Measuring on-screen pixels

There are times when measuring pixels on-screen may be useful. This is especially true when following redline specifications (just make sure your browser zoom is set to 100%). There exist many free tools to aid in this task, and this SuperUser thread lists many of them. Luckily for you, I’ve tested most of the utilities proposed in the thread and the winner is… Cropper !

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Even though it’s a screen capture utility, it works very well for pixel measuring. Some of its useful features (the full list appears on their site):

  • Always On Top
  • F8 Show the main form
  • Arrow keys Nudge the main form one pixel (hold Ctrl for 10 pixels)
  • Alt+Arrow keys Resize the main form one pixel (hold Ctrl for 10 pixels)

When you need that extreme precision, you can use it in conjunction with the Windows Magnifier:

  • Win + ‘+’ Magnify (will also open the magnifier if not already open)
  • Win + ‘-‘ Reduce
  • Win + Esc Close Magnifier

An honorary mention goes to Meazure. It is an excellent choice if you prefer a more verbose, extremely detailed UI with many features.

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There are also various browser extensions that offer similar functionality, but a global tool is obviously better (I actually didn’t like any of the extensions I tried regardless).

Introducing TvGameLauncher

EDIT – check out TvGameLAuncherGUI!

I recently blogged about Playing PC games on your HDMI-connected TV, and I mentioned a couple of programs you could use to get the job done, along with a couple of batch files you could whip up to ease the process.

Secretly though, I knew it wasn’t enough. So I wrote TvGameLauncher to take care of everything for you (including something I forgot – preventing computer sleep). Everything is now done automatically in one fell swoop.

For example, in order to run ioquake3 on your TV, you could run a command such as TvGameLauncher.exe -t -h 2 -s 0 -e “F:Gamesioquake3ioquake3.x86.exe”

And in order to run Hotline Miami (through Steam): TvGameLauncher.exe -t -h 2 -s 0 -l steam://rungameid/219150 -e HotlineGL.exe

Again, thanks go to Dave Amenta and Michael Welter for their useful utilities that made this possible (EDIT – TvGameLauncher now utilized NirCmd instead – thanks Nir!)

I have some ideas for improvements, but this should suffice for now.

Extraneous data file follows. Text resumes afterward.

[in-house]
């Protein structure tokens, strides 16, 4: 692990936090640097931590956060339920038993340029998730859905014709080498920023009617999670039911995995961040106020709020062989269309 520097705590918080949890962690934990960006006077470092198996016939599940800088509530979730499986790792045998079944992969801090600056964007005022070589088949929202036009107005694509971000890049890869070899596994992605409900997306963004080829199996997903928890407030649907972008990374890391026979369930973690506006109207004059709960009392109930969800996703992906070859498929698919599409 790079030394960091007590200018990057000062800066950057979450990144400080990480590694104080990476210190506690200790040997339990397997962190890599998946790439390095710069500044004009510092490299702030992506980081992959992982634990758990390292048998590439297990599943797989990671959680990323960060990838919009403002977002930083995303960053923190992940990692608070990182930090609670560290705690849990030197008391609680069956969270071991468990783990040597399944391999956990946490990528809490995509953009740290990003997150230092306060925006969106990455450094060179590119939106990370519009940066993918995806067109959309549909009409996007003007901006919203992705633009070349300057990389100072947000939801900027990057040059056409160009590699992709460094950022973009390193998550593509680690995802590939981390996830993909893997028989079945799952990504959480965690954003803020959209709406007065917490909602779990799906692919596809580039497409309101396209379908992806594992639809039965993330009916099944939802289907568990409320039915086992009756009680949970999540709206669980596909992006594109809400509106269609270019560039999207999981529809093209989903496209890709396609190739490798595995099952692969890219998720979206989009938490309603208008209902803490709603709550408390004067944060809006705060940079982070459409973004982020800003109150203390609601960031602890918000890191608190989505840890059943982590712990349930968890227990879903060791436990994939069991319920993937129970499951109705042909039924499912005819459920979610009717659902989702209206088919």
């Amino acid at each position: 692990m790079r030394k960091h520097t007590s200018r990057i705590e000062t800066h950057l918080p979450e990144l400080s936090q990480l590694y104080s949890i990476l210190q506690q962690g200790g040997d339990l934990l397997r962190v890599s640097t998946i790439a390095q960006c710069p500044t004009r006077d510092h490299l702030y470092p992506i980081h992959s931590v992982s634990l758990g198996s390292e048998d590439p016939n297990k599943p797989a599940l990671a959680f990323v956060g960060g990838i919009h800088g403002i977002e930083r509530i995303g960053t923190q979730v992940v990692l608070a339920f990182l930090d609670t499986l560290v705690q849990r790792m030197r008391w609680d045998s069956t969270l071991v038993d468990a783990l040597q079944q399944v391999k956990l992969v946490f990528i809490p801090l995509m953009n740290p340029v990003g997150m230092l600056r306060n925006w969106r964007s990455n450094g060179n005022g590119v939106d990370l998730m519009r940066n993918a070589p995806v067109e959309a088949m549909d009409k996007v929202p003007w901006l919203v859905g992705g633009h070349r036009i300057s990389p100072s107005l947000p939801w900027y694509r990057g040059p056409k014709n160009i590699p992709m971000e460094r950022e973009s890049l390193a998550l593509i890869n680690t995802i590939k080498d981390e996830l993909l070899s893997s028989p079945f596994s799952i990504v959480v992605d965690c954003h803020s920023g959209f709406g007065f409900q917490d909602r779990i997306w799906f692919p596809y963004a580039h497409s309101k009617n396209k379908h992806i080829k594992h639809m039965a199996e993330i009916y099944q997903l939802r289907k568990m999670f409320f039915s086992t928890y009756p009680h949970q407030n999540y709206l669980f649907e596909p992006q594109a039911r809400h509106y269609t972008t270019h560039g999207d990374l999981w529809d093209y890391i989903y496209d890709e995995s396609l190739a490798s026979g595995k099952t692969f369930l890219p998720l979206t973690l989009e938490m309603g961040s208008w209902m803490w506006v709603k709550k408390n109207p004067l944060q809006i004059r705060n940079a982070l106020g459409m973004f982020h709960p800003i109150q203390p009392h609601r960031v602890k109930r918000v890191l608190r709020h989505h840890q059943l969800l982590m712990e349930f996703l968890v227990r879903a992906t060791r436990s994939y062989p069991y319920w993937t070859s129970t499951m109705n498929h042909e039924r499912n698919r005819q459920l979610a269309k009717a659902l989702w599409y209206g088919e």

Enjoy!

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Playing PC games on your HDMI-connected TV

Many people have a TV connected to their computer via HDMI as their secondary monitor. It is very convenient for HTPC usages, but playing games on the TV can be nice as well (especially when you have a gamepad connected).

The trouble is, most games will only run on the primary monitor, and the only way to get them to run on the TV is to make it the primary monitor. Windows makes this rather easy, but still, doing it manually each and every time before playing can be cumbersome. Fortunately, Michael Welter comes to the rescue with W7ToggleDisplay, a simple command-line tool that does the switching (don’t worry about the name, it works on Windows 8.1 as well). Simply run w7toggledisplay.exe /primary to make the switch.

Another annoyance is in the audio department. Presumably, when you play a game on the TV, you want the audio to come out of it as well (be it through its speakers or through some audio system connected to it). Since HDMI can carry audio, the easiest thing to do is switch the default playback device to the HDMI audio device. Again, this is easy enough to do but a nuisance to do every time. Fortunately, Dave Amenta created AudioEndPointController, a command-line tool that switches playback devices (even though the post mentions Windows 7, I’ve used it on Windows 8.1 without a hitch). First run EndPointController.exe and note the number identifiers for your regular and HDMI audio devices (the X in Audio Device X:). Then Run EndPointController.exe X where X is the number of the device you want to switch to.

Putting it all together

Now that we have all the prerequisites, we can create the following batch file to switch primary monitors, switch to HDMI audio output, run the game, and finally when the game is over switch everything back:

EndPointController.exe X
w7toggledisplay.exe /primary
Game.exe
EndPointController.exe Y
w7toggledisplay.exe /primary

Where X is the ID of your HDMI audio device, Y is the ID of your regular audio device, and Game.exe is the executable of your game.

Steam

Unfortunately, the above won’t work for Steam games, since they are not launched directly via their executable. Instead, they are launched via a special protocol that looks like steam://rungameid/219150. You can replace Game.exe above with start steam://rungameid/X where X is the steam ID of your game (as it appears in the original shortcut). This will launch the game, but the trouble is it won’t wait for the game to quit, switching the audio and display immediately back (the /wait switch doesn’t help). I haven’t found a way around that (if anyone is aware of one I’d be happy to hear), so for Steam games I use two batch files. One to switch primary display and audio, and run the game:

EndPointController.exe IdOfHdmiAudioDevice
w7toggledisplay.exe /primary
start steam://rungameid/SteamId

And then another script to toggle everything back (I give it a shortcut so I don’t have to find the icon on the TV every time):

EndPointController.exe IdOfRegularAudioDevice
w7toggledisplay.exe /primary

Happy gaming !